Between the 3 months to February 2016 and the 3 months to May 2016, imports from non-EU countries decreased by £0.2 billion (0.3 %) to £46.7 billion. This was attributed to decreases in imports from Canada at £1.8 billion and the USA at £0.6 billion. These decreases were partially offset by an increase in imports from Switzerland and South Korea of £0.5 billion each and China of £0.4 billion.

At the commodity level, the data are shown in Table 5.

Where to find data about UK trade in goods – analysis by area

Trade in goods by area figures are available in Table 2 and value of trade in goods with selected EU and non-EU trading partner figures are available in Tables 11 and 12 of the dataset of the tables.

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8. Trade in goods – geographical analysis

Monthly analysis

The USA was the UK’s top export partner with exports of £3.8 billion in May 2016, decreasing by £0.7 billion when compared with April 2016.

Germany was the UK’s top import partner with imports of £5.1 billion in May 2016, increasing by £0.2 billion when compared with April 2016.

3 Monthly Analysis

In the 3 months to May 2016, the USA was the UK’s top export partner with exports of £11.3 billion, increasing by £0.3 billion when compared with the 3 months to February 2016.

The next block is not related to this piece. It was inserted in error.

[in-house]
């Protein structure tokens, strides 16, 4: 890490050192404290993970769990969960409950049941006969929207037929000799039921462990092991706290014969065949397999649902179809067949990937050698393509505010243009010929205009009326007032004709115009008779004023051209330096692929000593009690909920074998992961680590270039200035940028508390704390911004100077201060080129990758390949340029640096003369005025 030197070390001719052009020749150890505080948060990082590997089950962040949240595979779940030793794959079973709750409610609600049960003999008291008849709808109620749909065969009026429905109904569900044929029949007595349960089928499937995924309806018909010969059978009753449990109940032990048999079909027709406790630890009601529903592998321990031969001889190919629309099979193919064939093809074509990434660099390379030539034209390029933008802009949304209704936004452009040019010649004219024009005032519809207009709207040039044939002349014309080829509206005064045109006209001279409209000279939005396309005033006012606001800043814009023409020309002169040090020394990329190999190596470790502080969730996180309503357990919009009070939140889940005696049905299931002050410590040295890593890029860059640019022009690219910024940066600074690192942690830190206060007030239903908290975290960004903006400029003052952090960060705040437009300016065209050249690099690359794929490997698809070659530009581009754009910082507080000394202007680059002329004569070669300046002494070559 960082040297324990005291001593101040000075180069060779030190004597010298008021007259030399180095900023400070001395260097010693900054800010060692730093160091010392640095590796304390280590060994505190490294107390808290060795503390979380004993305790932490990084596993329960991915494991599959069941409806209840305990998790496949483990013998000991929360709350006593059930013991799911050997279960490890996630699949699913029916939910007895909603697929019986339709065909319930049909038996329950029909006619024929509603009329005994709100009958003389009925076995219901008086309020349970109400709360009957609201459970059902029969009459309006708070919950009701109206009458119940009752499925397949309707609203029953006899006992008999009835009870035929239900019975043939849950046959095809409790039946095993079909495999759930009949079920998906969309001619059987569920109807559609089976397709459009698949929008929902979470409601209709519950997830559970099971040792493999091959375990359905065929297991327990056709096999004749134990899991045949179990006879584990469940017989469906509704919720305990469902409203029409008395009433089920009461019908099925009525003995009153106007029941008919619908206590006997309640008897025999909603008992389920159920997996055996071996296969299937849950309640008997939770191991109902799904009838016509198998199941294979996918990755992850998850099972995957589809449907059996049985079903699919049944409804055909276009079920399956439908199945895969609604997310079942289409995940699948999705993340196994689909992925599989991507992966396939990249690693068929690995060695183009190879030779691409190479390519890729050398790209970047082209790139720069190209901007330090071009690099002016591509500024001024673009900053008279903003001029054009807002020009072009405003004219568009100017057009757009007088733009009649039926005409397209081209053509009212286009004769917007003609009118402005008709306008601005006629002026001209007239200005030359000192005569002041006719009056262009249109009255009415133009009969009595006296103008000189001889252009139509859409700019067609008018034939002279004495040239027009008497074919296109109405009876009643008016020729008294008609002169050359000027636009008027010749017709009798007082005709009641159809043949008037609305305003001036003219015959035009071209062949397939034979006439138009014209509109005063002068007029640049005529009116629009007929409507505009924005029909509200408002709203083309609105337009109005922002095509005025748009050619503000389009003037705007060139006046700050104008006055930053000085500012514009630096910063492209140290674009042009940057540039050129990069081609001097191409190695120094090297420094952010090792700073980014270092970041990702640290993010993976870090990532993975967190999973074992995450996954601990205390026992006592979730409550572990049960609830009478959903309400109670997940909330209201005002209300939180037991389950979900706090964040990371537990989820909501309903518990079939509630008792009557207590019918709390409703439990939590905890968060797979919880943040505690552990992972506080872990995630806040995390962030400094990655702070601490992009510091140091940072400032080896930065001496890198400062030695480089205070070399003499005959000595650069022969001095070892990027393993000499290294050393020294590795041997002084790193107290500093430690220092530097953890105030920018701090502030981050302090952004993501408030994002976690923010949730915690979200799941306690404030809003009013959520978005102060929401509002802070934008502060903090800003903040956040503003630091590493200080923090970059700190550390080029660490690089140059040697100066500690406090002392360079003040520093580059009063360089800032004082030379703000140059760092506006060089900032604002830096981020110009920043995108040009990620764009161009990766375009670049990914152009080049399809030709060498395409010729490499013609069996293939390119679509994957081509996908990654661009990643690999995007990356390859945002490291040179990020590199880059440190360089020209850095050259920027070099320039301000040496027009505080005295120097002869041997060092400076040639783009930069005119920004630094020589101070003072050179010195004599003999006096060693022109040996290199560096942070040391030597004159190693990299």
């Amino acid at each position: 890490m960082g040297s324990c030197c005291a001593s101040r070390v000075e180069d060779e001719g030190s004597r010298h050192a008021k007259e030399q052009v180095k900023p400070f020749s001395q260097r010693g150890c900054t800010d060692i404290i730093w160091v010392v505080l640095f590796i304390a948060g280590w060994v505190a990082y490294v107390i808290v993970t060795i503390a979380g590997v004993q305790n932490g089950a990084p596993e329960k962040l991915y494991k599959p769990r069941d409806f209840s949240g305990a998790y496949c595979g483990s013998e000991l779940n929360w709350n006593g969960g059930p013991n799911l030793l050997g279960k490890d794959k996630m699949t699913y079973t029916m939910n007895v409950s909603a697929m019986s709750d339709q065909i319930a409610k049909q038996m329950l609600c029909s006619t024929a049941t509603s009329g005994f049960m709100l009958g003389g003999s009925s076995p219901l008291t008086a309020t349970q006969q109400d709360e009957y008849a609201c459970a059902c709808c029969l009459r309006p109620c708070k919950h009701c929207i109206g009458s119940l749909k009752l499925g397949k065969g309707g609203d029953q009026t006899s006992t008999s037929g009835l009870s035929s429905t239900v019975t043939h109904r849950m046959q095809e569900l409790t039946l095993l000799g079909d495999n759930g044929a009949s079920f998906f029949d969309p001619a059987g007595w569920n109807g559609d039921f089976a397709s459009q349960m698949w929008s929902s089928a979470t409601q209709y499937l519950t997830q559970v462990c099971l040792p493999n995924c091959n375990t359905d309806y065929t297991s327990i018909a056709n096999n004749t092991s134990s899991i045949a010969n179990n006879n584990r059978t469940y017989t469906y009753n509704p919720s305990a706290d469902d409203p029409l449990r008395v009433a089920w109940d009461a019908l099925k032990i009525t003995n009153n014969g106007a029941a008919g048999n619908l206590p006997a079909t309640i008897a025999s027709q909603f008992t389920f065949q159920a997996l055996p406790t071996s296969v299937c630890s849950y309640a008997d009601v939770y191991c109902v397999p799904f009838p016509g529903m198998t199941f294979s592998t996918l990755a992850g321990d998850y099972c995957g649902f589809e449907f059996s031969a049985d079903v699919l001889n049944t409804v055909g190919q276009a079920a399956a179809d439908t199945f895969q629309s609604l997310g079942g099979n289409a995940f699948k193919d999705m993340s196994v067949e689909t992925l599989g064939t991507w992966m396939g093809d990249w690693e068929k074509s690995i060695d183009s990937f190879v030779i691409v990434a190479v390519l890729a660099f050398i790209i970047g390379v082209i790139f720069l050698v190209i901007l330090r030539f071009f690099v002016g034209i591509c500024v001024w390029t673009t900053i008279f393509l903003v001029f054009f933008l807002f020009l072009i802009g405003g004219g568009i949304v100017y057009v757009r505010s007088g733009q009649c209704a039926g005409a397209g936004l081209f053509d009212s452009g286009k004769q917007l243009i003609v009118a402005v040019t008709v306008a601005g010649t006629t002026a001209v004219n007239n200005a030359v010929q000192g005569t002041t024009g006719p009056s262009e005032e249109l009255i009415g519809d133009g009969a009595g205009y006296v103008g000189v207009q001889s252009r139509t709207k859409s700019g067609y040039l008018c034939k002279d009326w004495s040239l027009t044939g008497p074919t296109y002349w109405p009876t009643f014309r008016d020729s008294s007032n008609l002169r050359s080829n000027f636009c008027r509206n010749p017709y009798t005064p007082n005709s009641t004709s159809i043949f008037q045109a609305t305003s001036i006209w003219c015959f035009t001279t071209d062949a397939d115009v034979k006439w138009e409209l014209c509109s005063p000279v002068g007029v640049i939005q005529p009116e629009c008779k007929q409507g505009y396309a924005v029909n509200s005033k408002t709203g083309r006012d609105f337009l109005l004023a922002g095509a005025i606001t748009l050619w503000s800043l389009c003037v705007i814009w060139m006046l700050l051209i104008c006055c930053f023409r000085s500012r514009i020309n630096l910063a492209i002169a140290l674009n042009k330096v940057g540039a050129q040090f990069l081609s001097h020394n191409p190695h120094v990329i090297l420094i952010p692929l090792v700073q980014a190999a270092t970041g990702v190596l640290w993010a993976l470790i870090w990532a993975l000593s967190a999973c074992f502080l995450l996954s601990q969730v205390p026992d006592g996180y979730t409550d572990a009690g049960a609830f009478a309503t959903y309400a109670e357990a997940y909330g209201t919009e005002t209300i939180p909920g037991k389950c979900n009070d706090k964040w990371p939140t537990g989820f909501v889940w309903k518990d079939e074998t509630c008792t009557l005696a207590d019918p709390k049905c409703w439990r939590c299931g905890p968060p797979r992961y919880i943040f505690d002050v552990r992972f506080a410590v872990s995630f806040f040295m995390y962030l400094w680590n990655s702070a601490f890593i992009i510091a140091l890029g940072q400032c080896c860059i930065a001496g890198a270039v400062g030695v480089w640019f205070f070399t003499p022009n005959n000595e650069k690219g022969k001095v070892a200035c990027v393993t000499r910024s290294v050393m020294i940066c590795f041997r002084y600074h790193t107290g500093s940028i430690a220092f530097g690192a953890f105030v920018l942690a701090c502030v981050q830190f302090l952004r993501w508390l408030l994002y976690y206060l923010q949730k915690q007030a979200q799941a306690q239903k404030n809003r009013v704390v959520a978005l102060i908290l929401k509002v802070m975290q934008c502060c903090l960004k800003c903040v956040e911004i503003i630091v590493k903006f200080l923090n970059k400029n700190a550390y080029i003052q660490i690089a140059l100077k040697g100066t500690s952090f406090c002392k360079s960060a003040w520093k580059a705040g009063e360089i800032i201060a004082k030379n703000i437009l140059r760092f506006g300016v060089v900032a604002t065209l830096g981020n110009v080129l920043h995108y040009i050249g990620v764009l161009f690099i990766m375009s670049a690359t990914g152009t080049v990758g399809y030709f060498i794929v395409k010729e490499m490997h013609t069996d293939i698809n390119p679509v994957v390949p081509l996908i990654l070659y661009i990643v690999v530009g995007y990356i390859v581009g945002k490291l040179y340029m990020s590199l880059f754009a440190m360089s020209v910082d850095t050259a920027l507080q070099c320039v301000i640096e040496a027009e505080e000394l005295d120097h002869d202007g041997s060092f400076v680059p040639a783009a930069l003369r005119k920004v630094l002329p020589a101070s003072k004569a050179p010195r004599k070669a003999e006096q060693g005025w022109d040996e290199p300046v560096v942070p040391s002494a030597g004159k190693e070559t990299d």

Germany was the UK’s top import partner with imports of £15.4 billion, increasing by £0.4 billion when compared with the 3 months to February 2016.

Where to find data about UK trade in goods – geographical analysis

Trade in goods by area figures are available in Table 2 and value of trade in goods with selected EU and non-EU trading partner figures are available in Tables 11 and 12 of the dataset of the tables.

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9. Volume of trade in goods, excluding oil and erratic

Between April 2016 and May 2016, the volume of exports decreased by 12.0%.

Between April 2016 and May 2016, the volume of imports decreased by 1.2%.

In the 3 months to May 2016, the volume of exports increased by 4.5% when compared with the 3 months to February 2016.

In the 3 months to May 2016, the volume of imports increased by 0.7% when compared with the 3 months to February 2016.

At the commodity level, the data are shown in Table 8.

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10. Export and import prices for trade in goods (not seasonally adjusted)

In May 2016, compared with April 2016, export prices increased by 0.2% and import prices decreased by 0.1%. Excluding the oil price effect, export prices decreased by 0.5% and import prices decreased by 0.7%.

In the 3 months to May 2016, when compared with the 3 months to February 2016, export prices increased by 5.8% and import prices decreased by 0.9%. Excluding the oil price effect, export prices increased by 5.0% and import prices decreased by 2.5%.

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11. Trade in oil